3) Another interesting aspect is related to the roguelikes game mechanics. I said previously that the roguelikes have a kind of paradoxical game loop. On one hand they have some degree of randomness in order to not became boring since you have to restart from scratch continuously when you die. On the other hand this randomness is completely at odd with the other game mechanics: the permadeath. This is exactly what the developer was saying: i.e. that the randomness should be toned down in order to have a viable implementation of the ironman mode. For this reason I see the roguelikes as short pastimes (like card game solitaries, where luck is part of the charm) but fail to see them as long winded RPGs.
     
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  18. Max Damage Learned

    Max Damage
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    I only save often in RPGs because these are long ass games prone to crashing and losing many hours of your progress. For more stable games, like most of roguelikes, save on exit works pretty well, same for dungeon crawlers like Wiz 1-5 or Grimrock. Unless it's something like instant death puzzles in KoTOR or critical hits in Fallout, most RPGs would possibly be better with saves on exiting only (+optional autosave for safety reasons). Playing Baldur's Gate or Neverwinter Nights w/o manual saves would suck the most, but whoever thought that stuffing so many traps into rooms is good design should have been fired in first place.
     
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  19. Gargaune Magister

    Gargaune
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    No, this is a fundamentally flawed perspective - game developers are not DMs. All jokes aside, the DM is also playing at the table, the tabletop session is meant to be entertaining for them as well, albeit in a very different manner from the other players, and that's the reason it's important for players to respect their rulings and effort. That is not the case for the videogame itself or the videogame designer, who is an analogue for a tabletop module's author instead of its operator, which are two different roles even if they can overlap. The latter is actively encouraged to house-rule in or out whatever systems make the experience more palatable for everyone involved, both the players and themselves. Pillars of Balance, however, doesn't care if you cheat or savescum, it's not getting pleasure out of being played, and Josh Sawyer isn't actually sitting in the room while Roguey plays Pillars of Balance, even though the reverse might be secretly true.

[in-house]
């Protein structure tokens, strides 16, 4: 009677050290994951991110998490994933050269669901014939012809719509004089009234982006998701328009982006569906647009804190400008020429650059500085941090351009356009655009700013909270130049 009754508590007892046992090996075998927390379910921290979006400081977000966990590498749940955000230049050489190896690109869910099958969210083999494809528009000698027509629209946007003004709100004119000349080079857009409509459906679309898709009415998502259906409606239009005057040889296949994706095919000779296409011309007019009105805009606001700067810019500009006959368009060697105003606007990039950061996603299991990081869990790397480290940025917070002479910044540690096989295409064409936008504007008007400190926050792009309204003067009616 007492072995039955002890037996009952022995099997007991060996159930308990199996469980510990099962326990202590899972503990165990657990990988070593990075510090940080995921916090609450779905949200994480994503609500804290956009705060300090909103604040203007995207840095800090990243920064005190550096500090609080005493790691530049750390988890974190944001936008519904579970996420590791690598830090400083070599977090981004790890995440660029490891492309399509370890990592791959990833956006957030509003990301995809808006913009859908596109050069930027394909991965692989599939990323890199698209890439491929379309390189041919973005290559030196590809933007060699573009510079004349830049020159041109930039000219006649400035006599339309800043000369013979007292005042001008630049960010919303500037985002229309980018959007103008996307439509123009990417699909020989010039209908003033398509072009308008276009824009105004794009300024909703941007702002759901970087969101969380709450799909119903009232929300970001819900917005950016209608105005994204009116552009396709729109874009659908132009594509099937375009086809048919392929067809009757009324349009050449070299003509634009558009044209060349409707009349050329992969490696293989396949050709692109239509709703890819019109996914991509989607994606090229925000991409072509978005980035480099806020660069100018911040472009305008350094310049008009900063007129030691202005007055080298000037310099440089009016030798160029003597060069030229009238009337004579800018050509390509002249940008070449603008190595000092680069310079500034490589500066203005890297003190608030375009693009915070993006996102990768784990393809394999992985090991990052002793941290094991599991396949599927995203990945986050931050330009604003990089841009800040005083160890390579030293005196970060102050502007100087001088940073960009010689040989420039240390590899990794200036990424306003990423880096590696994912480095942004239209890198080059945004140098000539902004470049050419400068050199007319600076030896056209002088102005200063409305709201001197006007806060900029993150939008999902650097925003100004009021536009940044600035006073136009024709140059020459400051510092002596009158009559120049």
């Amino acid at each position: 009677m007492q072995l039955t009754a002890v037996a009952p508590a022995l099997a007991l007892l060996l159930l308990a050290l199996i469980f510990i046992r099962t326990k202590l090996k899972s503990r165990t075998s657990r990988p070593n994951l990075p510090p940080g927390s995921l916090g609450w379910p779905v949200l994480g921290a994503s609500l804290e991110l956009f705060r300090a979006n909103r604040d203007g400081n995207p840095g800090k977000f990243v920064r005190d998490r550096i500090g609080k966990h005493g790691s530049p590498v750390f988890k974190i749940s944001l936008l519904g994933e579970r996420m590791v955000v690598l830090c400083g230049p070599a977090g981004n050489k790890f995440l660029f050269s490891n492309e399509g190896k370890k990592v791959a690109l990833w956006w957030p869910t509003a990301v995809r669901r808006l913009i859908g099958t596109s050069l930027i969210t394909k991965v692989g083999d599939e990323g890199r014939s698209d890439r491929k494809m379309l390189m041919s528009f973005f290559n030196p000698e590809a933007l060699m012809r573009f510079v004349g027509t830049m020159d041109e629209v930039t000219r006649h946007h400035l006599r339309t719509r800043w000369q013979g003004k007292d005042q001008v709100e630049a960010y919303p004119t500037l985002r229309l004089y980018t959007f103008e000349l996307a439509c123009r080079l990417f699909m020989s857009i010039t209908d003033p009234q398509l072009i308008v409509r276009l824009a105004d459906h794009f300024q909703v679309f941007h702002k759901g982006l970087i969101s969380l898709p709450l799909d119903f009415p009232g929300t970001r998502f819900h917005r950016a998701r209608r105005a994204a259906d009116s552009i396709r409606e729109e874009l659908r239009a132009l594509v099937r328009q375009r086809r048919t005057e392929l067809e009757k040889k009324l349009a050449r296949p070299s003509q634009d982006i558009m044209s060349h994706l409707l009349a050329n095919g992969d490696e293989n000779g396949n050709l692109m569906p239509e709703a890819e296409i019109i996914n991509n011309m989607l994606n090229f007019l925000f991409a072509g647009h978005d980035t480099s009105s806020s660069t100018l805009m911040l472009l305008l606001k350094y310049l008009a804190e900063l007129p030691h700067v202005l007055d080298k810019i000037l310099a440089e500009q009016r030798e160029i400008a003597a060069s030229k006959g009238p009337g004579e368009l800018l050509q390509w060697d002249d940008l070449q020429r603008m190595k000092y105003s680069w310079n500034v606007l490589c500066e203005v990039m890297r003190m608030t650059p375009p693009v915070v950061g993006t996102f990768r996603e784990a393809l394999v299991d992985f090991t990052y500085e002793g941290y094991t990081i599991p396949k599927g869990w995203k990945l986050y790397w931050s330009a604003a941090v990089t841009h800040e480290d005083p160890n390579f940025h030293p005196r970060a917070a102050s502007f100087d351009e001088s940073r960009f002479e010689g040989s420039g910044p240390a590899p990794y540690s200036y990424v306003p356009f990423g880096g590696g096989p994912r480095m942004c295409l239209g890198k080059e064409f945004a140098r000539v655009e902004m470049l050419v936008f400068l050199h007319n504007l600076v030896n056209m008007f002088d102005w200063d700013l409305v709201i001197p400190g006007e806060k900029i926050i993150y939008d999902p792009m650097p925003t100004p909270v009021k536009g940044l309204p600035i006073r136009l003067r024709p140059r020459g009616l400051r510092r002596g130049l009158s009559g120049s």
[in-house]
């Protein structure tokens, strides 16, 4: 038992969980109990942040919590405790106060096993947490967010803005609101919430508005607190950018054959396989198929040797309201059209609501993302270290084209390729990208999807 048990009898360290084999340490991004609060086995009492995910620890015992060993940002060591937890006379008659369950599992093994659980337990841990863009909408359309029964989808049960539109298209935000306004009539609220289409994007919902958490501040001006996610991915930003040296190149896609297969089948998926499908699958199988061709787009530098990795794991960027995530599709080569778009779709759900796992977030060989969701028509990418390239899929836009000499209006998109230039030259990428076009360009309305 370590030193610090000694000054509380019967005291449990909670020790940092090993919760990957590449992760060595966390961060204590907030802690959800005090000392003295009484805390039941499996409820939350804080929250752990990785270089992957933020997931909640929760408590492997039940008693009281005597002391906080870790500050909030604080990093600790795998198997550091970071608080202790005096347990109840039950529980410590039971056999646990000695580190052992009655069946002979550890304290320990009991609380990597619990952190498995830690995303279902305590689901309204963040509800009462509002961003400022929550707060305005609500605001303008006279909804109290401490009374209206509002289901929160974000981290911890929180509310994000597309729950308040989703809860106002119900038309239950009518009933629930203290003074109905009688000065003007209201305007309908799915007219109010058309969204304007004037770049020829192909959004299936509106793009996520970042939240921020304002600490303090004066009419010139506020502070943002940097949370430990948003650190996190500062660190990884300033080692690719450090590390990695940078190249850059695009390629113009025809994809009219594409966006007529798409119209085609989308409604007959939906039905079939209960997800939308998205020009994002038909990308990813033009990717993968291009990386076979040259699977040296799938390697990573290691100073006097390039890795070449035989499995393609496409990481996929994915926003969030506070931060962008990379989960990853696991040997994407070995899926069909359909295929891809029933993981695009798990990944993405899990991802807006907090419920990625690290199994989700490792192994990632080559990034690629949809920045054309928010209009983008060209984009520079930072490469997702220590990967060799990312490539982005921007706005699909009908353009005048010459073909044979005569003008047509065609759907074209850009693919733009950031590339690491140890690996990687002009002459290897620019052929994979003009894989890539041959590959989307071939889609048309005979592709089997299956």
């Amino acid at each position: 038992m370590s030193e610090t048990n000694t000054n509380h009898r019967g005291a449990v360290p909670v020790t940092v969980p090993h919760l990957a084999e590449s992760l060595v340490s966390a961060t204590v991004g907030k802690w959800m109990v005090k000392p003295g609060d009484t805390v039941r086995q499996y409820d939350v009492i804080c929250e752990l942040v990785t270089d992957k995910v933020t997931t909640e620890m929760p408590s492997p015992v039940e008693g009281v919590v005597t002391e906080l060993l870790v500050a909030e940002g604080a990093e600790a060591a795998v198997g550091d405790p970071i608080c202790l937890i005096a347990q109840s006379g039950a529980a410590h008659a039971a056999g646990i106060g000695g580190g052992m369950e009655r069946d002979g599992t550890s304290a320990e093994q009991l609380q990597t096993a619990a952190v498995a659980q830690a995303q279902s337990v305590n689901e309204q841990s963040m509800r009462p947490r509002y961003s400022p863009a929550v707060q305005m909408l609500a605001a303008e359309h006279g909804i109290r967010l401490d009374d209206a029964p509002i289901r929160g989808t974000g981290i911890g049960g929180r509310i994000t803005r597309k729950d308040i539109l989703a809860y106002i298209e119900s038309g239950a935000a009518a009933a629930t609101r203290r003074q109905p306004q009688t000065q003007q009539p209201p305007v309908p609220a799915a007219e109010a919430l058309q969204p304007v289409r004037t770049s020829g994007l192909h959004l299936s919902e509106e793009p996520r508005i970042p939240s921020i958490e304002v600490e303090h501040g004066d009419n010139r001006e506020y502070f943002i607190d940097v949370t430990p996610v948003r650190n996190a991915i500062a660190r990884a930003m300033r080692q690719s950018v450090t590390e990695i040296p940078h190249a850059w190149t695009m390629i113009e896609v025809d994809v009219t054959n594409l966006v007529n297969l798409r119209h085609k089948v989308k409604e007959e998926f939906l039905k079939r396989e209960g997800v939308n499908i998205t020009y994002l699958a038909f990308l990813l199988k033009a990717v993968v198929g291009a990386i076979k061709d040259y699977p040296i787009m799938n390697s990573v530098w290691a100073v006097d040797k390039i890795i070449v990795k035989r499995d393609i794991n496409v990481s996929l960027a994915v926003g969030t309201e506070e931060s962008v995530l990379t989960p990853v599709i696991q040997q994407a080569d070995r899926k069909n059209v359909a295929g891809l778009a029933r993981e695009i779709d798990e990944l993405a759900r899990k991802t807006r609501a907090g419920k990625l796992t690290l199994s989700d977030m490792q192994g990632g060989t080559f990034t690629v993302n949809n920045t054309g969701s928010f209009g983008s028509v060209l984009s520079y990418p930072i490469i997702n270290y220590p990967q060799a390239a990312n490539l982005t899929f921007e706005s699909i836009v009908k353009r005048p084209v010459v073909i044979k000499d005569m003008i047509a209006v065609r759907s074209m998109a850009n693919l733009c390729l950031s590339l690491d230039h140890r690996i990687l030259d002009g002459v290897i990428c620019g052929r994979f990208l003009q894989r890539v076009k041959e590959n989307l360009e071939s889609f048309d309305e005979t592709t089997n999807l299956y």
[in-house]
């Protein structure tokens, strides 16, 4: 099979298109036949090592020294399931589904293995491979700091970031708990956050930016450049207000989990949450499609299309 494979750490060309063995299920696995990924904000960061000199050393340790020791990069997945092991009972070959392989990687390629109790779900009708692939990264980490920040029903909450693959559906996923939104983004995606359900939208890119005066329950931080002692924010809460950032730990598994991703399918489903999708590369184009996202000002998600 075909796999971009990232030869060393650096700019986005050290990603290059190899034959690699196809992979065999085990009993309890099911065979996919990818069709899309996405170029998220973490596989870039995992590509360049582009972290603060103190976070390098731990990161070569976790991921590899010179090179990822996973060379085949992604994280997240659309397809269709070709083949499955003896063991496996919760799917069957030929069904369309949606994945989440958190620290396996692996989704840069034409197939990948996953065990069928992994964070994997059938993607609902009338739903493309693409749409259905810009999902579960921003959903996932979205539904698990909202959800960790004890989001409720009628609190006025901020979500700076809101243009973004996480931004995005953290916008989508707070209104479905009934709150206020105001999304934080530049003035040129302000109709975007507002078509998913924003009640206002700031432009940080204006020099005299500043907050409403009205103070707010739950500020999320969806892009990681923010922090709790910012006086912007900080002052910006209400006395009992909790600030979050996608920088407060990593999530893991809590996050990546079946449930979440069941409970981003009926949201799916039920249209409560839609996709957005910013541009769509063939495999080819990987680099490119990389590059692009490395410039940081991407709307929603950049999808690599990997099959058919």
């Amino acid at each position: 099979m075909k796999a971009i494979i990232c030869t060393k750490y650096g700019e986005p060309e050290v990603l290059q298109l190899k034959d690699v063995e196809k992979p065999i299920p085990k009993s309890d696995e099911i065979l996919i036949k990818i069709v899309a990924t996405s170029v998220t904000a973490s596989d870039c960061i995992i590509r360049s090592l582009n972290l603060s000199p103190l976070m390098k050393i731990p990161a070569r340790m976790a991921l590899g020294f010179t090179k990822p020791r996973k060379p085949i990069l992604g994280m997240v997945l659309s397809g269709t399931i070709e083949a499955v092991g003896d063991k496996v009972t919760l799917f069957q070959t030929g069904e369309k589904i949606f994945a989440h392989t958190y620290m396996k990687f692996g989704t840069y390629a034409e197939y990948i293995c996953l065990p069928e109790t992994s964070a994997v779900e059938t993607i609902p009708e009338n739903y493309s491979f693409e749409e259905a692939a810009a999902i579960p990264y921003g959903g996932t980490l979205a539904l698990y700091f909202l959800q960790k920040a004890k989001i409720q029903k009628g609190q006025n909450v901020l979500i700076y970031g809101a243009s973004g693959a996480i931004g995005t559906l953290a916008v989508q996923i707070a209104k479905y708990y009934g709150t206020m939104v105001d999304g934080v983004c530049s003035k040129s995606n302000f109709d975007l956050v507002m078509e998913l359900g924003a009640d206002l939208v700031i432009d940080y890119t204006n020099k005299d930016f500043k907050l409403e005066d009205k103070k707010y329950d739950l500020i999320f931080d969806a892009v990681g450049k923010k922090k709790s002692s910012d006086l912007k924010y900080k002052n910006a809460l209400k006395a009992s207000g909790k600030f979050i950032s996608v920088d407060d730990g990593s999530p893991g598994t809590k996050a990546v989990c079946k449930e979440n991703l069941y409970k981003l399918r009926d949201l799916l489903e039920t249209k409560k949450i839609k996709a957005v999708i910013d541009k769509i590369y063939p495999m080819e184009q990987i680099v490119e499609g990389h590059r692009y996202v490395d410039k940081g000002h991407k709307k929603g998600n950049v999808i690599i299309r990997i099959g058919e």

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  20. Kaivokz Arcane

    Kaivokz
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    You’re comparing difficulty in the wrong way. “Easier to die randomly” =/= easier. Get someone who beat a really hard game that allowed for saving before every battle to play an e/e/l ironman game of Battle Brothers and complete two crises. Which one will require more mastery of the gameplay systems? Almost certainly Battle Brothers.

    C&C is losing a bro but going on anyway instead of reloading and trying the fight again. It’s having a random event and not being able to immediately undo a bad outcome. C&C =/= being one shot by a random critical (which also happens in BB, but can be mitigated within the systems and needs to be mitigated if playing on the hardest difficulty in ironman).
     
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  21. The second one.
     
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  22. Nifft Batuff Liturgist

    Nifft Batuff
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    When I was speaking about difficulty I was speaking about the removal or toning down of the "bad" consequences. As the developer was saying, in X-Com the loss of one man in the party is basicaly a deadlock where the player spirals down to the game-over. In Battle Brothers there are meaning to recover from losses and defeats, and to retreat from single battles if needed.
     
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  23. Harthwain Magister

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    We will have to agree to disagree on this, because while game developers are not DMs, they fulfill similar enough roles of rule keepers. Just because DM "is also playing at the table" doesn't really change all that. The advantage being the DM has lies having the luxury of reacting dynamically to the players' actions (and, ideally, having a functional brain), while the game made by developer as such is in a fairly fixed state, but that's about it.
     
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  24. mondblut Arcane

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    Restarting the game is cheating period. Once you lost, you lost. Go try another game.
     
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  25. Shitty Kitty Self-Ejected

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    How does "you're a fag with no willpower" work for you?